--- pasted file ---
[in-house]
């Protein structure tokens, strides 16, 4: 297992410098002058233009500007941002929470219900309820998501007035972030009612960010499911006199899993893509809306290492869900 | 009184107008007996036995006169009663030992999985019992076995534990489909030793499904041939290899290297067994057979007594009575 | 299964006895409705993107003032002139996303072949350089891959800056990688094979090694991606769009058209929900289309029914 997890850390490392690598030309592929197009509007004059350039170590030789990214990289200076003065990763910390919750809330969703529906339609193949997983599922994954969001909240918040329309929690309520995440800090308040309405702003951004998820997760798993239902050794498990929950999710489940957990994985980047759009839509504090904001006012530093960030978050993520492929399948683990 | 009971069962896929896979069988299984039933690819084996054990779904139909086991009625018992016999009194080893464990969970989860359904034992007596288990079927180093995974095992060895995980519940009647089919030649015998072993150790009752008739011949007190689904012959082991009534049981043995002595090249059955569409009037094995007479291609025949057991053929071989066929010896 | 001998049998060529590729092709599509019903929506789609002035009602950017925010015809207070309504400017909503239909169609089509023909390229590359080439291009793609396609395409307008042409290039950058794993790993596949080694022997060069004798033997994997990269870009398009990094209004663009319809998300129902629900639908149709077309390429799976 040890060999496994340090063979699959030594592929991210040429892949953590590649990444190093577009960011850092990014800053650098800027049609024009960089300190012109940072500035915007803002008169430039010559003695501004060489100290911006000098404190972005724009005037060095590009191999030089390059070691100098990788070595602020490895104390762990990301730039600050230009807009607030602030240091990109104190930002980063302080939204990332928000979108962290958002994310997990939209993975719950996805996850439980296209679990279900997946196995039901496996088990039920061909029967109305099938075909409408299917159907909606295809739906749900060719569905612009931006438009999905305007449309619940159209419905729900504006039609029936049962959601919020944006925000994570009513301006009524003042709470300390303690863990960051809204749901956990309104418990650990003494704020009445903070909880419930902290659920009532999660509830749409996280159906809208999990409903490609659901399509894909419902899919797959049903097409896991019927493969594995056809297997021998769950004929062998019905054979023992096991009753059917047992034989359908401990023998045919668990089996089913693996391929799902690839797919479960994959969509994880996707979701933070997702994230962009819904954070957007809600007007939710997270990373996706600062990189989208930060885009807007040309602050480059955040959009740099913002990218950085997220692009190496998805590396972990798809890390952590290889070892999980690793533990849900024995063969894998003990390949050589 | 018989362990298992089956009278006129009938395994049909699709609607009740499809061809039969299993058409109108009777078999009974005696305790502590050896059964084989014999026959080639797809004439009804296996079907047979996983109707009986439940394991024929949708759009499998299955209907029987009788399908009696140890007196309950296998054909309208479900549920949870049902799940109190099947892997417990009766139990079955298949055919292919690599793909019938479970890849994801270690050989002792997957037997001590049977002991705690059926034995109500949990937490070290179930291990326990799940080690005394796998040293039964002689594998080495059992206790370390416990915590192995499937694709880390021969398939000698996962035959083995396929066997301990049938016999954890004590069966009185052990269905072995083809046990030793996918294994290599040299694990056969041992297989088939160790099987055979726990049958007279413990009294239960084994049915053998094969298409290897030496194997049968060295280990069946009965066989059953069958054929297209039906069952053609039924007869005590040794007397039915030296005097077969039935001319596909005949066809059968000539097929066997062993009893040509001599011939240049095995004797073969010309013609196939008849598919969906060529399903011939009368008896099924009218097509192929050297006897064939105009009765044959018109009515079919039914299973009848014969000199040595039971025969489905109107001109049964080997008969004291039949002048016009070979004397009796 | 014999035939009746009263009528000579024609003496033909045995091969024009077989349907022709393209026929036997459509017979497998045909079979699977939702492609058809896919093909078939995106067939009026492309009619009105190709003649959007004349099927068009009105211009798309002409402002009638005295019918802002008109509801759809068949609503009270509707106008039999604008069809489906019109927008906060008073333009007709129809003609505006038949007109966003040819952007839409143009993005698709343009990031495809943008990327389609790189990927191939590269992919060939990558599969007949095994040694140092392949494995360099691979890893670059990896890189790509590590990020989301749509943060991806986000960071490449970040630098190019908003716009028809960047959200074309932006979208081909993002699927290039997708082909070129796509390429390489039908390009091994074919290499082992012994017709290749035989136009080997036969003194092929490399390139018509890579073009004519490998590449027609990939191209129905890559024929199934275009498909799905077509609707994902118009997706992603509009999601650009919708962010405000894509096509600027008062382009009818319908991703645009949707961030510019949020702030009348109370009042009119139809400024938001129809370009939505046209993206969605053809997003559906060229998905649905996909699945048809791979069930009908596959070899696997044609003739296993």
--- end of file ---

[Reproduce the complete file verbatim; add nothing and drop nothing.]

[in-house]
């Protein structure tokens, strides 16, 4: 297992410098002058233009500007941002929470219900309820998501007035972030009612960010499911006199899993893509809306290492869900 | 009184107008007996036995006169009663030992999985019992076995534990489909030793499904041939290899290297067994057979007594009575 | 299964006895409705993107003032002139996303072949350089891959800056990688094979090694991606769009058209929900289309029914 997890850390490392690598030309592929197009509007004059350039170590030789990214990289200076003065990763910390919750809330969703529906339609193949997983599922994954969001909240918040329309929690309520995440800090308040309405702003951004998820997760798993239902050794498990929950999710489940957990994985980047759009839509504090904001006012530093960030978050993520492929399948683990 | 009971069962896929896979069988299984039933690819084996054990779904139909086991009625018992016999009194080893464990969970989860359904034992007596288990079927180093995974095992060895995980519940009647089919030649015998072993150790009752008739011949007190689904012959082991009534049981043995002595090249059955569409009037094995007479291609025949057991053929071989066929010896 | 001998049998060529590729092709599509019903929506789609002035009602950017925010015809207070309504400017909503239909169609089509023909390229590359080439291009793609396609395409307008042409290039950058794993790993596949080694022997060069004798033997994997990269870009398009990094209004663009319809998300129902629900639908149709077309390429799976 040890060999496994340090063979699959030594592929991210040429892949953590590649990444190093577009960011850092990014800053650098800027049609024009960089300190012109940072500035915007803002008169430039010559003695501004060489100290911006000098404190972005724009005037060095590009191999030089390059070691100098990788070595602020490895104390762990990301730039600050230009807009607030602030240091990109104190930002980063302080939204990332928000979108962290958002994310997990939209993975719950996805996850439980296209679990279900997946196995039901496996088990039920061909029967109305099938075909409408299917159907909606295809739906749900060719569905612009931006438009999905305007449309619940159209419905729900504006039609029936049962959601919020944006925000994570009513301006009524003042709470300390303690863990960051809204749901956990309104418990650990003494704020009445903070909880419930902290659920009532999660509830749409996280159906809208999990409903490609659901399509894909419902899919797959049903097409896991019927493969594995056809297997021998769950004929062998019905054979023992096991009753059917047992034989359908401990023998045919668990089996089913693996391929799902690839797919479960994959969509994880996707979701933070997702994230962009819904954070957007809600007007939710997270990373996706600062990189989208930060885009807007040309602050480059955040959009740099913002990218950085997220692009190496998805590396972990798809890390952590290889070892999980690793533990849900024995063969894998003990390949050589 | 018989362990298992089956009278006129009938395994049909699709609607009740499809061809039969299993058409109108009777078999009974005696305790502590050896059964084989014999026959080639797809004439009804296996079907047979996983109707009986439940394991024929949708759009499998299955209907029987009788399908009696140890007196309950296998054909309208479900549920949870049902799940109190099947892997417990009766139990079955298949055919292919690599793909019938479970890849994801270690050989002792997957037997001590049977002991705690059926034995109500949990937490070290179930291990326990799940080690005394796998040293039964002689594998080495059992206790370390416990915590192995499937694709880390021969398939000698996962035959083995396929066997301990049938016999954890004590069966009185052990269905072995083809046990030793996918294994290599040299694990056969041992297989088939160790099987055979726990049958007279413990009294239960084994049915053998094969298409290897030496194997049968060295280990069946009965066989059953069958054929297209039906069952053609039924007869005590040794007397039915030296005097077969039935001319596909005949066809059968000539097929066997062993009893040509001599011939240049095995004797073969010309013609196939008849598919969906060529399903011939009368008896099924009218097509192929050297006897064939105009009765044959018109009515079919039914299973009848014969000199040595039971025969489905109107001109049964080997008969004291039949002048016009070979004397009796 | 014999035939009746009263009528000579024609003496033909045995091969024009077989349907022709393209026929036997459509017979497998045909079979699977939702492609058809896919093909078939995106067939009026492309009619009105190709003649959007004349099927068009009105211009798309002409402002009638005295019918802002008109509801759809068949609503009270509707106008039999604008069809489906019109927008906060008073333009007709129809003609505006038949007109966003040819952007839409143009993005698709343009990031495809943008990327389609790189990927191939590269992919060939990558599969007949095994040694140092392949494995360099691979890893670059990896890189790509590590990020989301749509943060991806986000960071490449970040630098190019908003716009028809960047959200074309932006979208081909993002699927290039997708082909070129796509390429390489039908390009091994074919290499082992012994017709290749035989136009080997036969003194092929490399390139018509890579073009004519490998590449027609990939191209129905890559024929199934275009498909799905077509609707994902118009997706992603509009999601650009919708962010405000894509096509600027008062382009009818319908991703645009949707961030510019949020702030009348109370009042009119139809400024938001129809370009939505046209993206969605053809997003559906060229998905649905996909699945048809791979069930009908596959070899696997044609003739296993």